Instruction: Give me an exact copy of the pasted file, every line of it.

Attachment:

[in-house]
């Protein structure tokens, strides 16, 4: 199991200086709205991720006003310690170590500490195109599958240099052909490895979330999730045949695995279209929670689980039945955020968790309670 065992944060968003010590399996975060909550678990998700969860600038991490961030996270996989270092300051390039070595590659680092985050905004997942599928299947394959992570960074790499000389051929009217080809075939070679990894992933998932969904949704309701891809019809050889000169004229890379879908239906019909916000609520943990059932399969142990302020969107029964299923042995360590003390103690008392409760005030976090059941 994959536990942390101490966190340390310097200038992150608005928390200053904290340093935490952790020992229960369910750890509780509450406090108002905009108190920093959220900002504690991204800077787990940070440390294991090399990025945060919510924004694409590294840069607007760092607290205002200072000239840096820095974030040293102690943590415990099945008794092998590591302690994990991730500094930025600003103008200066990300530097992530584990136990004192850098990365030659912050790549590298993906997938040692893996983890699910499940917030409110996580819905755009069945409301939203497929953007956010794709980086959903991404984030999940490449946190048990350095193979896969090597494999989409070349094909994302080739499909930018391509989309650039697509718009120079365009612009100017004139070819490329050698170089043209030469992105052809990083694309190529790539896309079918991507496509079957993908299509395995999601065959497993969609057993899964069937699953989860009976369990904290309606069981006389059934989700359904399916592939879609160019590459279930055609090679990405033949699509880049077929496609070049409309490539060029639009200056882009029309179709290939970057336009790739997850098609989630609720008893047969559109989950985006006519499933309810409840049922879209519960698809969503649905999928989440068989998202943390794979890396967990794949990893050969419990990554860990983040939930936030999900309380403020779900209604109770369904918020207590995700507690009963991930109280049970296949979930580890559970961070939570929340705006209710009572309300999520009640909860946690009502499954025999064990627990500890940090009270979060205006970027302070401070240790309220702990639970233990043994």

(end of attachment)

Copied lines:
[in-house]
């Protein structure tokens, strides 16, 4: 199991200086709205991720006003310690170590500490195109599958240099052909490895979330999730045949695995279209929670689980039945955020968790309670 065992944060968003010590399996975060909550678990998700969860600038991490961030996270996989270092300051390039070595590659680092985050905004997942599928299947394959992570960074790499000389051929009217080809075939070679990894992933998932969904949704309701891809019809050889000169004229890379879908239906019909916000609520943990059932399969142990302020969107029964299923042995360590003390103690008392409760005030976090059941 994959536990942390101490966190340390310097200038992150608005928390200053904290340093935490952790020992229960369910750890509780509450406090108002905009108190920093959220900002504690991204800077787990940070440390294991090399990025945060919510924004694409590294840069607007760092607290205002200072000239840096820095974030040293102690943590415990099945008794092998590591302690994990991730500094930025600003103008200066990300530097992530584990136990004192850098990365030659912050790549590298993906997938040692893996983890699910499940917030409110996580819905755009069945409301939203497929953007956010794709980086959903991404984030999940490449946190048990350095193979896969090597494999989409070349094909994302080739499909930018391509989309650039697509718009120079365009612009100017004139070819490329050698170089043209030469992105052809990083694309190529790539896309079918991507496509079957993908299509395995999601065959497993969609057993899964069937699953989860009976369990904290309606069981006389059934989700359904399916592939879609160019590459279930055609090679990405033949699509880049077929496609070049409309490539060029639009200056882009029309179709290939970057336009790739997850098609989630609720008893047969559109989950985006006519499933309810409840049922879209519960698809969503649905999928989440068989998202943390794979890396967990794949990893050969419990990554860990983040939930936030999900309380403020779900209604109770369904918020207590995700507690009963991930109280049970296949979930580890559970961070939570929340705006209710009572309300999520009640909860946690009502499954025999064990627990500890940090009270979060205006970027302070401070240790309220702990639970233990043994």